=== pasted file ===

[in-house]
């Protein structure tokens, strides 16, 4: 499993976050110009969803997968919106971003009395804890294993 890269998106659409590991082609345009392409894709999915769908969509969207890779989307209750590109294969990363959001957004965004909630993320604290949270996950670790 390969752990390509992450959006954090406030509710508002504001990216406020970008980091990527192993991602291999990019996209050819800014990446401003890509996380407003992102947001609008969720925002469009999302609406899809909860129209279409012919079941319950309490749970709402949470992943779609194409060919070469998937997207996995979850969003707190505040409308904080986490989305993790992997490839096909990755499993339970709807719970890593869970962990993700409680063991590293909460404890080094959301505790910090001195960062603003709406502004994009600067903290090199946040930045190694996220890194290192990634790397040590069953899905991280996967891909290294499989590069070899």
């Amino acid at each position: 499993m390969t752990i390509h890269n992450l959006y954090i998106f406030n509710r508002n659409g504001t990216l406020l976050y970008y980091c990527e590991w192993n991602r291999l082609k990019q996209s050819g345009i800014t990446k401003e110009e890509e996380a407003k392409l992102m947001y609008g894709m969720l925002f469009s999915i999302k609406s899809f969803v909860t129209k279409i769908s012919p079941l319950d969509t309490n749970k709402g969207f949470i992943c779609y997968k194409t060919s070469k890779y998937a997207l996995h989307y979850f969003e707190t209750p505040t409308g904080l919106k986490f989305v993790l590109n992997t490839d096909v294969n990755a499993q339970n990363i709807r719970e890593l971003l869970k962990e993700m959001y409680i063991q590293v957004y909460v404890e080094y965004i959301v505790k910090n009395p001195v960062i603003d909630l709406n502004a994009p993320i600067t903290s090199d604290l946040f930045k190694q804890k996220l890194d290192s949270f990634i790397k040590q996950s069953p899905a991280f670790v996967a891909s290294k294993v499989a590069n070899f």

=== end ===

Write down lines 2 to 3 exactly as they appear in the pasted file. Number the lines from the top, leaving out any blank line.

């Protein structure tokens, strides 16, 4: 499993976050110009969803997968919106971003009395804890294993 890269998106659409590991082609345009392409894709999915769908969509969207890779989307209750590109294969990363959001957004965004909630993320604290949270996950670790 390969752990390509992450959006954090406030509710508002504001990216406020970008980091990527192993991602291999990019996209050819800014990446401003890509996380407003992102947001609008969720925002469009999302609406899809909860129209279409012919079941319950309490749970709402949470992943779609194409060919070469998937997207996995979850969003707190505040409308904080986490989305993790992997490839096909990755499993339970709807719970890593869970962990993700409680063991590293909460404890080094959301505790910090001195960062603003709406502004994009600067903290090199946040930045190694996220890194290192990634790397040590069953899905991280996967891909290294499989590069070899």
């Amino acid at each position: 499993m390969t752990i390509h890269n992450l959006y954090i998106f406030n509710r508002n659409g504001t990216l406020l976050y970008y980091c990527e590991w192993n991602r291999l082609k990019q996209s050819g345009i800014t990446k401003e110009e890509e996380a407003k392409l992102m947001y609008g894709m969720l925002f469009s999915i999302k609406s899809f969803v909860t129209k279409i769908s012919p079941l319950d969509t309490n749970k709402g969207f949470i992943c779609y997968k194409t060919s070469k890779y998937a997207l996995h989307y979850f969003e707190t209750p505040t409308g904080l919106k986490f989305v993790l590109n992997t490839d096909v294969n990755a499993q339970n990363i709807r719970e890593l971003l869970k962990e993700m959001y409680i063991q590293v957004y909460v404890e080094y965004i959301v505790k910090n009395p001195v960062i603003d909630l709406n502004a994009p993320i600067t903290s090199d604290l946040f930045k190694q804890k996220l890194d290192s949270f990634i790397k040590q996950s069953p899905a991280f670790v996967a891909s290294k294993v499989a590069n070899f």